Wednesday, October 27, 2004

Max Weber, bureaucracy and PFI

A key theme that runs through the work of Max Weber is the idea that the means to a given end can start off being rational but become irrational when those means become an end in themselves. This was true, for example, in the Protestant Ethic Thesis, which argued that the pursuit of a given end - in this case salvation (or to be more accurate - the need to certificate one's salvation) - gave rise to a peculiar phenomenon, the idea work per se as a virtue. Once disconnected from the end, one is left, he said, with the idea of work as a "calling" which "prowls around in our lives like the ghost of dead religious beliefs". The key point is that this "inner-worldly" and ascetic attitude to work is now completely irrational from the point of individual utility.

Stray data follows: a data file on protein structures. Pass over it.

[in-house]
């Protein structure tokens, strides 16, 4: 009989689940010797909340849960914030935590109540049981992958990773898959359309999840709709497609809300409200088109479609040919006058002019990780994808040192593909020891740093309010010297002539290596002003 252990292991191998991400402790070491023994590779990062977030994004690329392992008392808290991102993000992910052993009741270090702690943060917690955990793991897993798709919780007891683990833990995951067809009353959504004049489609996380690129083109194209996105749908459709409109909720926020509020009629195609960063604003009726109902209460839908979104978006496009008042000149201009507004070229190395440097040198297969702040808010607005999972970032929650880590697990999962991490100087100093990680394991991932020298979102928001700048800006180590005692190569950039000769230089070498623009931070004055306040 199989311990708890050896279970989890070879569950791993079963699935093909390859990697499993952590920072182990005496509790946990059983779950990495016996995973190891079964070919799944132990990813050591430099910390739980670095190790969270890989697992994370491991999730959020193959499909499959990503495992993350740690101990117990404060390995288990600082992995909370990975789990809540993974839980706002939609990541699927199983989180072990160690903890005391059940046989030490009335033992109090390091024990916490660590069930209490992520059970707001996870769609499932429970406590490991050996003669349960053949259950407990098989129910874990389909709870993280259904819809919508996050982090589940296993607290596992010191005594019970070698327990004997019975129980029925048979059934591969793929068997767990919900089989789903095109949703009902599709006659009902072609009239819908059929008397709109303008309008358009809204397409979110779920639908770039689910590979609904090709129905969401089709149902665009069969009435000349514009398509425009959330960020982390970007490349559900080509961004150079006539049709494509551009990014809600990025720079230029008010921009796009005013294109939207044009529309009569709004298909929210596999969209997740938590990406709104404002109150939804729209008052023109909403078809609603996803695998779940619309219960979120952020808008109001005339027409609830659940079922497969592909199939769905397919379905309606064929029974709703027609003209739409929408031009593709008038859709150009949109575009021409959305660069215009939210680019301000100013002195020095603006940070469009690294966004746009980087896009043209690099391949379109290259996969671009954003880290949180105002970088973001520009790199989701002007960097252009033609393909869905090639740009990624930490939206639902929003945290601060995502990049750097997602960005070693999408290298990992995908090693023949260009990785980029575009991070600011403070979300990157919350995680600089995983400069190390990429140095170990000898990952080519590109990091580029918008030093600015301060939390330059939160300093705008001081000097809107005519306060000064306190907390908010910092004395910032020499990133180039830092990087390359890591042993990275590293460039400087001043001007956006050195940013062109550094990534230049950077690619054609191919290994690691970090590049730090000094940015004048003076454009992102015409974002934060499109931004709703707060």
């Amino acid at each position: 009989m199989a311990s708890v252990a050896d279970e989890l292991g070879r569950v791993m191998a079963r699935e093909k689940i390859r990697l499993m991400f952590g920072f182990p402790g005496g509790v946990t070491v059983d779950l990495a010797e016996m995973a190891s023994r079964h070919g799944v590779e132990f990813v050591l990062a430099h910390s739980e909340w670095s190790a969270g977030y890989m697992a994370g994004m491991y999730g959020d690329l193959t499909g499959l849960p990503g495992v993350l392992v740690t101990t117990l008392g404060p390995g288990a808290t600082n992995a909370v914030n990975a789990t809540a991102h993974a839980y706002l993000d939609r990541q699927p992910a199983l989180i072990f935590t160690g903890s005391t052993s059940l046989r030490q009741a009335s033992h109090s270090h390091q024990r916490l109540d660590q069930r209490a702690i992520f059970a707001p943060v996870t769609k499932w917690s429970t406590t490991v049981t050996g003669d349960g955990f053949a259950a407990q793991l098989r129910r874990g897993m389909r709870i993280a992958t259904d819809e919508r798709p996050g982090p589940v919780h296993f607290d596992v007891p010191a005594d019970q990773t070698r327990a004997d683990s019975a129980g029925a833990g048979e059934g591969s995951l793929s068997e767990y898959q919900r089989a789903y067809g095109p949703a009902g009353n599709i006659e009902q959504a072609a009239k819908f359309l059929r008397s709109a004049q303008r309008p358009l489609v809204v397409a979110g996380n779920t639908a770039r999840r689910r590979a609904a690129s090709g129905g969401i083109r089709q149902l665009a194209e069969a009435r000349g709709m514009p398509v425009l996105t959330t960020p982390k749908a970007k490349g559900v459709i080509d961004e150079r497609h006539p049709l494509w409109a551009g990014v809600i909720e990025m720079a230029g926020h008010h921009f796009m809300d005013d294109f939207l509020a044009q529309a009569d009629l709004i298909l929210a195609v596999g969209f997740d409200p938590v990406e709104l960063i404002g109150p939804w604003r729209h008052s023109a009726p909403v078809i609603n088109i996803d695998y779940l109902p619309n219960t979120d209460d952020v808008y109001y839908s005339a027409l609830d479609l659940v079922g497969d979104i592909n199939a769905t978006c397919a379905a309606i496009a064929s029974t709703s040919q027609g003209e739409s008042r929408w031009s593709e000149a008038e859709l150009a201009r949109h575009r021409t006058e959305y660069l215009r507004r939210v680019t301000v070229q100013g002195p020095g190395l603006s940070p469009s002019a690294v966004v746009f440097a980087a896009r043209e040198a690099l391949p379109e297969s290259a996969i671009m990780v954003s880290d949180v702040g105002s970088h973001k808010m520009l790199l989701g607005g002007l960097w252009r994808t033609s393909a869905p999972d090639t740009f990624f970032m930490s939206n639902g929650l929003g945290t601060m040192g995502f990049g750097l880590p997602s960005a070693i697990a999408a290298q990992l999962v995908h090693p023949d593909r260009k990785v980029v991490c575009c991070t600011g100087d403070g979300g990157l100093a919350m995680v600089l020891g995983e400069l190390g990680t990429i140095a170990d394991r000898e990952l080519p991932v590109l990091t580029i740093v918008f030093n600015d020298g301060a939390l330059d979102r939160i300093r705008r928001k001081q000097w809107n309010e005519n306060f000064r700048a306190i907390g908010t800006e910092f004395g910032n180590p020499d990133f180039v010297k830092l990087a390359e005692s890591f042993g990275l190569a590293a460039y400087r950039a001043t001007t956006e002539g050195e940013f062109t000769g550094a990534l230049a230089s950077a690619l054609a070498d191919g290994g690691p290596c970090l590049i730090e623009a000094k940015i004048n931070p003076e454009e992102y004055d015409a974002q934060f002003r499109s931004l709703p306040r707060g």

The same concept runs through his theory of bureaucracy : this form of administration was more efficient than it's predecessors because it is more "rational" in that tasks are divided in a hierarchal chain of command; access to posts based on legal-rational certification etc. But problems arise when, as with the notion of work as a calling, the means become ends in themselves. The net effect for Weber, is that in the modern industrialists world, we inexorably move towards imprisonment in an "iron cage" of bureaucracy. Weber - gloomy chap that he was - tended to be longer on diagnosis rather than cure but in as far as he offered one, he favoured a society where charismatic individuals are given the liberty to hold back the forces of routinization that all forms of administration tend to succumb to. In the economic sphere, these "charismatics" are entrepreneurs and this is why he favoured free-markets, rather than economic planning because the latter would, in the long-run, simply lead to more bureaucracy.